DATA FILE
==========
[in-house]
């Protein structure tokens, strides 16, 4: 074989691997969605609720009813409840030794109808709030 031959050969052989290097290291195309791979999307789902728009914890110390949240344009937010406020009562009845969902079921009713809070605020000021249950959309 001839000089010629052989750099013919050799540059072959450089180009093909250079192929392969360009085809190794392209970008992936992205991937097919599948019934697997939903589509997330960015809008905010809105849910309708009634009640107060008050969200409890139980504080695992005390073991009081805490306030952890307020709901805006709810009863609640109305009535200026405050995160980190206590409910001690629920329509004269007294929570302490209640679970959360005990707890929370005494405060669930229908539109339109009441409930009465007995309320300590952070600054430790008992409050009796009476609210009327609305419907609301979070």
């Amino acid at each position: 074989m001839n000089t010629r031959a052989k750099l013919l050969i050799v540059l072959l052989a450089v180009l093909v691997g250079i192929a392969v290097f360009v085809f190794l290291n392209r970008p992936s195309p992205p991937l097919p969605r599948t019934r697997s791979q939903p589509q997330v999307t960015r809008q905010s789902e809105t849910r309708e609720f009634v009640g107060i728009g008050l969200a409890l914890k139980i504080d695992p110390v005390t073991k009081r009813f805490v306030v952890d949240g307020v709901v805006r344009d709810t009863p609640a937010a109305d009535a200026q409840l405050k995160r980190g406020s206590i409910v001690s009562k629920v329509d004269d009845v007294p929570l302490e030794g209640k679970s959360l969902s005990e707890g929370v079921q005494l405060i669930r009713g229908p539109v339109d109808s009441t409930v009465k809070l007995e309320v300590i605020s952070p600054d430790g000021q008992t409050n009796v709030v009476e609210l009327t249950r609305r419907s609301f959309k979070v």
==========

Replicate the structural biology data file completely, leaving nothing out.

[in-house]
């Protein structure tokens, strides 16, 4: 074989691997969605609720009813409840030794109808709030 031959050969052989290097290291195309791979999307789902728009914890110390949240344009937010406020009562009845969902079921009713809070605020000021249950959309 001839000089010629052989750099013919050799540059072959450089180009093909250079192929392969360009085809190794392209970008992936992205991937097919599948019934697997939903589509997330960015809008905010809105849910309708009634009640107060008050969200409890139980504080695992005390073991009081805490306030952890307020709901805006709810009863609640109305009535200026405050995160980190206590409910001690629920329509004269007294929570302490209640679970959360005990707890929370005494405060669930229908539109339109009441409930009465007995309320300590952070600054430790008992409050009796009476609210009327609305419907609301979070």
């Amino acid at each position: 074989m001839n000089t010629r031959a052989k750099l013919l050969i050799v540059l072959l052989a450089v180009l093909v691997g250079i192929a392969v290097f360009v085809f190794l290291n392209r970008p992936s195309p992205p991937l097919p969605r599948t019934r697997s791979q939903p589509q997330v999307t960015r809008q905010s789902e809105t849910r309708e609720f009634v009640g107060i728009g008050l969200a409890l914890k139980i504080d695992p110390v005390t073991k009081r009813f805490v306030v952890d949240g307020v709901v805006r344009d709810t009863p609640a937010a109305d009535a200026q409840l405050k995160r980190g406020s206590i409910v001690s009562k629920v329509d004269d009845v007294p929570l302490e030794g209640k679970s959360l969902s005990e707890g929370v079921q005494l405060i669930r009713g229908p539109v339109d109808s009441t409930v009465k809070l007995e309320v300590i605020s952070p600054d430790g000021q008992t409050n009796v709030v009476e609210l009327t249950r609305r419907s609301f959309k979070v």